And that’s exactly what we did. We made an entire publication with my client at the center as “Editor in Chief”. We brought on writers and covered concerts and did interviews and built what was – within about a year – a music publication that was respected throughout her target market.

Soon my client was appearing on local news programs as the expert on all things music. She had contact with every venue, band, and promoter from Vancouver BC to San Diego. Everyone important knew who she was, so when she began pushing her promotion business again, it took off with virtually no effort.

A moment of creativity allowed the chance to think beyond the status quo and to break past borders. And if we had failed at building the publication, so what? The publication was never our first goal. It was just one possible path to success. If it succeeded, great, if it failed, we’d try another route.

And speaking of failure…

#4. Creative endeavors remove your fear of failure.

As a painter, I am a failure. Nothing short of it. But there is something empowering about trying and failing. About doing something outside your comfort zone, and simply seeing what happens.

We’d like to think that entrepreneurship is all about success, but the truth is that it’s all about failure. It’s about giving an idea a go and not being afraid of a flop. It’s about making mistakes and learning from them.

And the ability to cope with failure is a muscle that needs exercising like any other. If you don’t have a well-developed acceptance of failure, the slightest entrepreneurial speed bump is going to feel like the apocalypse, and you’re going to give up.

Creative practices teach you to enjoy failure, to accept when things go wrong, and to laugh in the face of catastrophe. You learn that, at the very least, you get a good story out of the attempt.

And speaking of stories, that brings us to…

#5. Creativity teaches you to develop engagement.

A study done in 2012 found that consumers have an average attention span of just eight seconds – and that’s a four second drop since 2000. That means it’s getting harder and harder to capture the attention of your audience.

An advertisement will no longer suffice. You need something more engaging. You need to tell them a story. Consumers are no longer willing to be advertised to – they want to be entertained.

By building creativity into your life, you make more space for this kind of storytelling. You find innovative ways of entertaining yourself, and therefore your audience.

#6. Creativity is revitalizing.

Why do we enjoy entertainment? Because it serves as our escape from the rigors of life’s less-entertaining aspects.

Creativity gives us the space to breathe. To do something just for the fun of doing it. If there are business benefits, great, but that’s not why we’re doing something creative. We’re doing it because it makes us feel good. Because it refreshes our spirit and replenishes our energy.

And we all know how draining entrepreneurship can be. It’s exciting and satisfying, yes, but also exhausting.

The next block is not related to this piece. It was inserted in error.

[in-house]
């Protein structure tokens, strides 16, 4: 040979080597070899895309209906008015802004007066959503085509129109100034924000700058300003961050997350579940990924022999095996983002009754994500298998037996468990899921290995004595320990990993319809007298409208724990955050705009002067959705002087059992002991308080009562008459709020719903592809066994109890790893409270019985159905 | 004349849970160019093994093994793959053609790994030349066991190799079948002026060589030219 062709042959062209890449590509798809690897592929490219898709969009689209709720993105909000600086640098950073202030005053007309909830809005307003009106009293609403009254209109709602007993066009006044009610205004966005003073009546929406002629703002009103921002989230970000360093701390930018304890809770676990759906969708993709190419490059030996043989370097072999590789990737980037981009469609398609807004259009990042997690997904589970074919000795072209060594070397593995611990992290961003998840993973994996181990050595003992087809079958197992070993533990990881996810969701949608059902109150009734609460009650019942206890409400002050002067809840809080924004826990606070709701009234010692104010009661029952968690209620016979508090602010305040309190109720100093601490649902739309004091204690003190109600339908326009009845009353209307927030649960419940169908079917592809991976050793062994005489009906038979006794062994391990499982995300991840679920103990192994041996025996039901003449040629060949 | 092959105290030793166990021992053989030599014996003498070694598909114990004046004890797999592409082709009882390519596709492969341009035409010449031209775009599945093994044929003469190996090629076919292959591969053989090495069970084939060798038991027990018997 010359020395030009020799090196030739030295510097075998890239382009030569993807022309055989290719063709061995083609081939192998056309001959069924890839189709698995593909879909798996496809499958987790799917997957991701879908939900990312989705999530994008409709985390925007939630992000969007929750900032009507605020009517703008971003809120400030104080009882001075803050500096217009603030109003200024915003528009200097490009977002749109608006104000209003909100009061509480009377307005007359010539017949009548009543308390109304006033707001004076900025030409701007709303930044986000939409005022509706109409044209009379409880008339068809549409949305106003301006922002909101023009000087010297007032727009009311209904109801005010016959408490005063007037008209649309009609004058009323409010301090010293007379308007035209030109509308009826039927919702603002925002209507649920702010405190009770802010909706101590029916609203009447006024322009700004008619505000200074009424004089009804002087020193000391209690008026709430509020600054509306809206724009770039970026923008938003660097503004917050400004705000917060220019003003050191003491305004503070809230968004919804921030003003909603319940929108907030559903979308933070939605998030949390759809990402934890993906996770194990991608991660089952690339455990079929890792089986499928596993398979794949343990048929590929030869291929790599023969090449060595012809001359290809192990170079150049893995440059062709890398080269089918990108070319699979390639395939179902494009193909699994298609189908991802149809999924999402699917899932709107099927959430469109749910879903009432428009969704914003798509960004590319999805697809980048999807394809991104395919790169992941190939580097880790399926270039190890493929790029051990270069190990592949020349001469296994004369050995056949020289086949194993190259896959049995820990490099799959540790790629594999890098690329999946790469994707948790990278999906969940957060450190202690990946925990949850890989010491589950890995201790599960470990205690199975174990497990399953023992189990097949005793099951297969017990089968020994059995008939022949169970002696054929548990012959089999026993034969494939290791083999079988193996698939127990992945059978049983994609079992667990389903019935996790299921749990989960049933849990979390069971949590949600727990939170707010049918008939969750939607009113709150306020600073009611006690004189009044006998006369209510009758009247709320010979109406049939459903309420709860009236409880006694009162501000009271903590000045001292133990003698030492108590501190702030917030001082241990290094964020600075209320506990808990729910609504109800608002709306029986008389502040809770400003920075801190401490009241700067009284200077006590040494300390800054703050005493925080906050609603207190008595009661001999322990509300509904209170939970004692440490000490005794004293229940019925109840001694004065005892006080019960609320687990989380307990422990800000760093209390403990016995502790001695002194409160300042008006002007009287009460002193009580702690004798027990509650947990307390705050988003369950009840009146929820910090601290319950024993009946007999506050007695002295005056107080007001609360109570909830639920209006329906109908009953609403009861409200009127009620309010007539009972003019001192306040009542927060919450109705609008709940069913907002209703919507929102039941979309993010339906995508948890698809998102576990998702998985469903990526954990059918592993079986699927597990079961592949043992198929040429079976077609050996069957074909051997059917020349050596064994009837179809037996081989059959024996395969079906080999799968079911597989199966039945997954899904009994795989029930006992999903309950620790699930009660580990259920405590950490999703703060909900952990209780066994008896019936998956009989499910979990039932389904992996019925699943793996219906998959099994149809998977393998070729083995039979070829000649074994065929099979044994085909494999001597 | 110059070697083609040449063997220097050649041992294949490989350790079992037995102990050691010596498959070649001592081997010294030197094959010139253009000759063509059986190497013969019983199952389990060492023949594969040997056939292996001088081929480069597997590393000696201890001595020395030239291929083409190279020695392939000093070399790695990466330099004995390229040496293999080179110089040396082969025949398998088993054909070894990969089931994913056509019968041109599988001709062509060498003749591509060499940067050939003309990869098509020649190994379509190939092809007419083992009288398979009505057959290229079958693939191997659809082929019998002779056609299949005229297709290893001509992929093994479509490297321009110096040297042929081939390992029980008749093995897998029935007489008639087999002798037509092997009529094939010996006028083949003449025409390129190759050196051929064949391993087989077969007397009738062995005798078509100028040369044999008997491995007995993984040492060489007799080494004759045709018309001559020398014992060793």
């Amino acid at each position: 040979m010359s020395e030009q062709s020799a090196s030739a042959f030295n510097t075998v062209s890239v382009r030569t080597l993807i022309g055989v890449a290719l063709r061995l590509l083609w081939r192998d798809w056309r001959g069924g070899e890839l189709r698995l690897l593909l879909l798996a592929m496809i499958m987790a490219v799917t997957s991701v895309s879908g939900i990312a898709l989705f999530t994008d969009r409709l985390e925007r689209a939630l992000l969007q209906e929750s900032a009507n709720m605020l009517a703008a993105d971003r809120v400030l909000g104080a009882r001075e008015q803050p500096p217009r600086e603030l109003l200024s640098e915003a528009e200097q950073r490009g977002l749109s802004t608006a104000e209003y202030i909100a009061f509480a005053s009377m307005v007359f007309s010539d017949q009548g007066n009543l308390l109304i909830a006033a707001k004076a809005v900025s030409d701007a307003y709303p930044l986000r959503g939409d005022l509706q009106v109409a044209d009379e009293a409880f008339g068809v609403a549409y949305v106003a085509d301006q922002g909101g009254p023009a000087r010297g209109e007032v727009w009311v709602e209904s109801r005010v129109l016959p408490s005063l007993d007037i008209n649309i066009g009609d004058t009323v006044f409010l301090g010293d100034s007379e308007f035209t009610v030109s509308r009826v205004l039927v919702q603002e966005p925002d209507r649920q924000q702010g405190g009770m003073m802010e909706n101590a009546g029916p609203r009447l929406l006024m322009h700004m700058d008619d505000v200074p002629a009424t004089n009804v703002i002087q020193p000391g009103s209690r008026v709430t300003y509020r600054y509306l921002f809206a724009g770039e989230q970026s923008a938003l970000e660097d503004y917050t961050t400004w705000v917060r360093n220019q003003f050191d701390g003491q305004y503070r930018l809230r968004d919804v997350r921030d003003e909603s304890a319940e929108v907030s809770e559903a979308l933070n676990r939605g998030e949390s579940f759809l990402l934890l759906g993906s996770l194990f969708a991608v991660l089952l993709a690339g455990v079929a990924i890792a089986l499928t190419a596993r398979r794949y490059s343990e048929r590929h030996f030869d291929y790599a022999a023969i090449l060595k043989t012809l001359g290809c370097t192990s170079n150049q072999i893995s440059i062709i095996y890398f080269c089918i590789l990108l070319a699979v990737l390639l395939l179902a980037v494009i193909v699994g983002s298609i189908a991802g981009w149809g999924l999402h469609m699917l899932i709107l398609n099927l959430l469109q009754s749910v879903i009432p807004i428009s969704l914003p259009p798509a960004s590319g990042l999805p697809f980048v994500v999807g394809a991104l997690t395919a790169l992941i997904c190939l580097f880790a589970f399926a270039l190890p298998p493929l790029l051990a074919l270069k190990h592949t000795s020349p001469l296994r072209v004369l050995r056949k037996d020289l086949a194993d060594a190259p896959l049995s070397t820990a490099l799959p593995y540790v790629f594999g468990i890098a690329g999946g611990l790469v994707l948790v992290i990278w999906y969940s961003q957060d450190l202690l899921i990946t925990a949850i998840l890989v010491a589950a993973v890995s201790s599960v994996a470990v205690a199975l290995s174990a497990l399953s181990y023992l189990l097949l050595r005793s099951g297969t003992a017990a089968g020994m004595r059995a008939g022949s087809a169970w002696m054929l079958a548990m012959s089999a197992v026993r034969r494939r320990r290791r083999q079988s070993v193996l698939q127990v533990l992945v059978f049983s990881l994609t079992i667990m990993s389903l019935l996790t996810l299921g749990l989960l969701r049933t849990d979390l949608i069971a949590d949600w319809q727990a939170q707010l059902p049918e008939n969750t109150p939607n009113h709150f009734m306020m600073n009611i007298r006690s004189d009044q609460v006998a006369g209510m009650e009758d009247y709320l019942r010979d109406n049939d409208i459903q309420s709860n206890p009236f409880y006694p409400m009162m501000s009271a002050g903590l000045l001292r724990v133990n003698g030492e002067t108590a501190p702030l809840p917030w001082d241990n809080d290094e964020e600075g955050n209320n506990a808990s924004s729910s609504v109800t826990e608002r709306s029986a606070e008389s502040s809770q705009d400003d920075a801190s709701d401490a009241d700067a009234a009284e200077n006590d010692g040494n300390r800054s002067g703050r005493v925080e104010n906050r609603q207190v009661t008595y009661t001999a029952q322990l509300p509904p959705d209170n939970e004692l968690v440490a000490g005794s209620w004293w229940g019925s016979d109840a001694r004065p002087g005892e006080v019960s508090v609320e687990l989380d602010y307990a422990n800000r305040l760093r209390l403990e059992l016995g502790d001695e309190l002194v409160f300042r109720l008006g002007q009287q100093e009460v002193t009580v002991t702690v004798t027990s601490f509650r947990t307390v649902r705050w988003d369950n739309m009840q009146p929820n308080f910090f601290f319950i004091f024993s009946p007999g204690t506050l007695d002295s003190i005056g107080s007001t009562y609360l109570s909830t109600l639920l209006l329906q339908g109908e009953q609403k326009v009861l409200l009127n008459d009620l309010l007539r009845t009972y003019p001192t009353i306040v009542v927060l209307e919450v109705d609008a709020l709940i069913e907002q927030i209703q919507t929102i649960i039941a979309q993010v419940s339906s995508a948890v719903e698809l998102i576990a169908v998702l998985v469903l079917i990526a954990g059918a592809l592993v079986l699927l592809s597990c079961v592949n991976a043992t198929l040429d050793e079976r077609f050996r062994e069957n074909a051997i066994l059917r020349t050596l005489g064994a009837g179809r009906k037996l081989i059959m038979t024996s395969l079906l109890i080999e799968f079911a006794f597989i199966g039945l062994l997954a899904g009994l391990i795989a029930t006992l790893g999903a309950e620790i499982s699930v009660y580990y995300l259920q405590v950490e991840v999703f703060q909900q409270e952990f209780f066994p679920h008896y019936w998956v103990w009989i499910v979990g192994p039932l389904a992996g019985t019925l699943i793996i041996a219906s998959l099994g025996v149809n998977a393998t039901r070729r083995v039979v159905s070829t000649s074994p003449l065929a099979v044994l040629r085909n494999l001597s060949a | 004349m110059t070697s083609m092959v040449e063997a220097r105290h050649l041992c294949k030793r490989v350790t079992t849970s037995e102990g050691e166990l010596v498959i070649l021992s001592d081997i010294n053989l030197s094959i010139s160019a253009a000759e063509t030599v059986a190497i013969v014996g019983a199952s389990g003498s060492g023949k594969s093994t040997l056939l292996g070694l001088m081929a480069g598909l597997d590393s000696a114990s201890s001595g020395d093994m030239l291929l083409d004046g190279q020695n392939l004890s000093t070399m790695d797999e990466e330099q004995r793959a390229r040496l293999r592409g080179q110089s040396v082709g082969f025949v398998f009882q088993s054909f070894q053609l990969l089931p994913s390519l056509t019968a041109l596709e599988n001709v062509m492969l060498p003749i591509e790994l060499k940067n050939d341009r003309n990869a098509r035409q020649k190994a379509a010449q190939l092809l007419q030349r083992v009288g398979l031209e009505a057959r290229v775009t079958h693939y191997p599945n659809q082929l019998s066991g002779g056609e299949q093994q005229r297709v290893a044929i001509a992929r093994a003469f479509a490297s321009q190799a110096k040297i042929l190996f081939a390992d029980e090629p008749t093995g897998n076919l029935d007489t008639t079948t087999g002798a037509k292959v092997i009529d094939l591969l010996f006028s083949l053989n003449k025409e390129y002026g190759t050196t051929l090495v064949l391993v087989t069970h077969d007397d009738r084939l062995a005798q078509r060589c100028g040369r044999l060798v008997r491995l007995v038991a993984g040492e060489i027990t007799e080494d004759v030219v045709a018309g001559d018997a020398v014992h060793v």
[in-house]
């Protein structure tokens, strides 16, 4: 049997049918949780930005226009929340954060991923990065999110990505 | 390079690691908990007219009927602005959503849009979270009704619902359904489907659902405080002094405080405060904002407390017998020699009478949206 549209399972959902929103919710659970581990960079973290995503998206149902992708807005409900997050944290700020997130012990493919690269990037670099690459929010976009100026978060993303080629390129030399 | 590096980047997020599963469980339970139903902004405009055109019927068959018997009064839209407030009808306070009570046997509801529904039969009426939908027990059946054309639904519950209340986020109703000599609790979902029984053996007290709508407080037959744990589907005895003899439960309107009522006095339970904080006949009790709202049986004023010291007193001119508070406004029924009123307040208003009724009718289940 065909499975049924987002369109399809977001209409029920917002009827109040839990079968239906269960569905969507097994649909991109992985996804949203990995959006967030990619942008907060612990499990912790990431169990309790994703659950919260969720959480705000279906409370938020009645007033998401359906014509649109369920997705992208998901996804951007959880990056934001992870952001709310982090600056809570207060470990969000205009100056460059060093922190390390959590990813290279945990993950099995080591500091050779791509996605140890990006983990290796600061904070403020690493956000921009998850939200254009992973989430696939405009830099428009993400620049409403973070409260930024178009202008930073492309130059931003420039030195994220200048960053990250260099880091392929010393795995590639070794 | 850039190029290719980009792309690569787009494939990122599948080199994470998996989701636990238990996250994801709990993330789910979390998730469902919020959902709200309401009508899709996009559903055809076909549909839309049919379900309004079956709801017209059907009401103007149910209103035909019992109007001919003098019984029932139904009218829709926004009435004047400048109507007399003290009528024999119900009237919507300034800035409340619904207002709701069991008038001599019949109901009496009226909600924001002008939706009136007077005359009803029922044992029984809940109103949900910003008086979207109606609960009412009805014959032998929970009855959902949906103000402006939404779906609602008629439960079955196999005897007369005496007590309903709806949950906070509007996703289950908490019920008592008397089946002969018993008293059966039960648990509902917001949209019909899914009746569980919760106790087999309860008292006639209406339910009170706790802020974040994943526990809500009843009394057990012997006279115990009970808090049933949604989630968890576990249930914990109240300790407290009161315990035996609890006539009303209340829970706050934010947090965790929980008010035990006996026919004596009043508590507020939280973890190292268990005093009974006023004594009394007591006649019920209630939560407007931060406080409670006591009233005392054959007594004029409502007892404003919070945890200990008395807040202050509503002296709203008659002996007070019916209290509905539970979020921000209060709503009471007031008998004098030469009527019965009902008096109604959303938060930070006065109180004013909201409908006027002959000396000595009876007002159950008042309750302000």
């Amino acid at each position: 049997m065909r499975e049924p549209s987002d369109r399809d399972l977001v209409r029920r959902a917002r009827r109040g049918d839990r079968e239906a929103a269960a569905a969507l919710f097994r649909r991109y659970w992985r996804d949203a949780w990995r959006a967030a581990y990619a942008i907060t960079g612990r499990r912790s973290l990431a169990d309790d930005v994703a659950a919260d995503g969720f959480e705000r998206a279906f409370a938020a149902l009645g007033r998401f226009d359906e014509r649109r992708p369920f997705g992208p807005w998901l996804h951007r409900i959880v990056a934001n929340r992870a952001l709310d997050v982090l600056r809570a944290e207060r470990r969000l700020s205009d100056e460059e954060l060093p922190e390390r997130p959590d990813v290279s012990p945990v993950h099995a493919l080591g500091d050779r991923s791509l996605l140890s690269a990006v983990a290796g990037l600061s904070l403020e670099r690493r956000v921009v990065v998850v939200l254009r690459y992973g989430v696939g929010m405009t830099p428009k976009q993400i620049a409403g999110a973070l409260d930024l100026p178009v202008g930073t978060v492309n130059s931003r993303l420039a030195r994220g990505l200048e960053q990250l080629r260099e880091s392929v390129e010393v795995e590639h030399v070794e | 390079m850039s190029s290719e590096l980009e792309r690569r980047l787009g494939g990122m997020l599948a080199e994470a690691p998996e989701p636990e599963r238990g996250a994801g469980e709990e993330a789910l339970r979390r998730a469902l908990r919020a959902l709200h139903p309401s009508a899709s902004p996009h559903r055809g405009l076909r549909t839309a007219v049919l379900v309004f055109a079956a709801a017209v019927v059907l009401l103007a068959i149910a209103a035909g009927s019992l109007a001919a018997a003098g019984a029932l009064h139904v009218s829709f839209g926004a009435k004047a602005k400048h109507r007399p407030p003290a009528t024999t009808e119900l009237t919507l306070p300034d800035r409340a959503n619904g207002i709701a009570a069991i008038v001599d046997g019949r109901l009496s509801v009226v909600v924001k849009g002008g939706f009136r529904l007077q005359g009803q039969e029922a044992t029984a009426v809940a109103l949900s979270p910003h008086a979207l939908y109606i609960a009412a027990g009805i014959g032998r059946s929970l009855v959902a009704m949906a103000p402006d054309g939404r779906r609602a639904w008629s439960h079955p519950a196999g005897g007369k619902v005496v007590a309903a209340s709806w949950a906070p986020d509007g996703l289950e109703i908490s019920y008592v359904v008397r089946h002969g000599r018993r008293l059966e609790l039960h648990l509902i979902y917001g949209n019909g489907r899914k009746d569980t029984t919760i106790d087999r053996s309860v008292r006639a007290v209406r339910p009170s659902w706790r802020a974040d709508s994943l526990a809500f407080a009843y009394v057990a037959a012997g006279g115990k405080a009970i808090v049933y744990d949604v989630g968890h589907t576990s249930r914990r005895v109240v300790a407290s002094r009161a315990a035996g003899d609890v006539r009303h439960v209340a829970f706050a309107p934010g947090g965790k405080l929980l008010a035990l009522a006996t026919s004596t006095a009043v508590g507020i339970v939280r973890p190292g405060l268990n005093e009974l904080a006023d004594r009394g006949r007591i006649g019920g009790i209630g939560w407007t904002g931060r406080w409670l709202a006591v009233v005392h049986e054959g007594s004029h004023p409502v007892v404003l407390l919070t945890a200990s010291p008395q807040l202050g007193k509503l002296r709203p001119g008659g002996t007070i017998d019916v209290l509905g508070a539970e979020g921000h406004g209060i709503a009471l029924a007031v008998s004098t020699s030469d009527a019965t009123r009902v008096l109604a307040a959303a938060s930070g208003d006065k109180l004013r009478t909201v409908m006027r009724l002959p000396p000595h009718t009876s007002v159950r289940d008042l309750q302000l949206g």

Creative endeavors allow us to bolster our spirits and regain some of the energy we’ve expended. And we’re going to need every ounce of energy we can muster if we’re going to succeed.

4 Strategies for Leveraging Creativity

So now, how do you make your creative endeavors a success? Here are six tips:

  • Designate your creative time.

You need to find the space to be creative. And I mean a substantial chunk of space. At least a few uninterrupted hours a week in which you have no other distractions.

Entrepreneur Tim Ferris says he must do it in the morning before he’s barraged by other tasks. For me it works best if I have a couple of hours of creative space two or three nights a week after my workday is done.

Whatever works for you, block off the time and be sure to disconnect. No phones or internet.

  • Find something you love to do.

It doesn’t have to be something you’re good at, but you need to enjoy it. You won’t maintain your creative time if you’re not having fun.

  • Find something that challenges you.

You don’t build your physical muscles by lifting light weights. You build them by lifting something that poses a challenge to your body.

Your mental and creative muscles work the same way. Do something that pushes you out of your comfort zone and forces you to grow.

This is why painting is, I think, such a good activity for me. I tend to have a kind of natural talent for most other creative mediums, but not painting. It forces me to do something I’m not good at, something at which I will almost certainly fail. But that causes me to think more. Or to put it another way, it makes me work hard to fail.

  • Experiment.

You never know what creative endeavors might be right for you. I never considered painting, and then tried it on a whim and loved it.

Try different activities and be open to new experiences. If one doesn’t float your boat, don’t force it. Move on to the next thing and see if that catches your fancy.

But just because you’ve tried something once and didn’t enjoy it, that doesn’t necessarily mean you should abandon it right away. It can take a few attempts to get past the initial discomfort of doing something you’re not used to. And that initial discomfort might be a sign that it’s exactly the challenge you’re looking for.

But don’t be afraid to admit when you’ve hit a wall, and to move on to other possibilities.

In the end, it’s simple – a creative lifestyle breeds opportunity for creative solutions, and success in business is all about innovation and thinking your own way.

So find something you enjoy, block out some time, and get creative.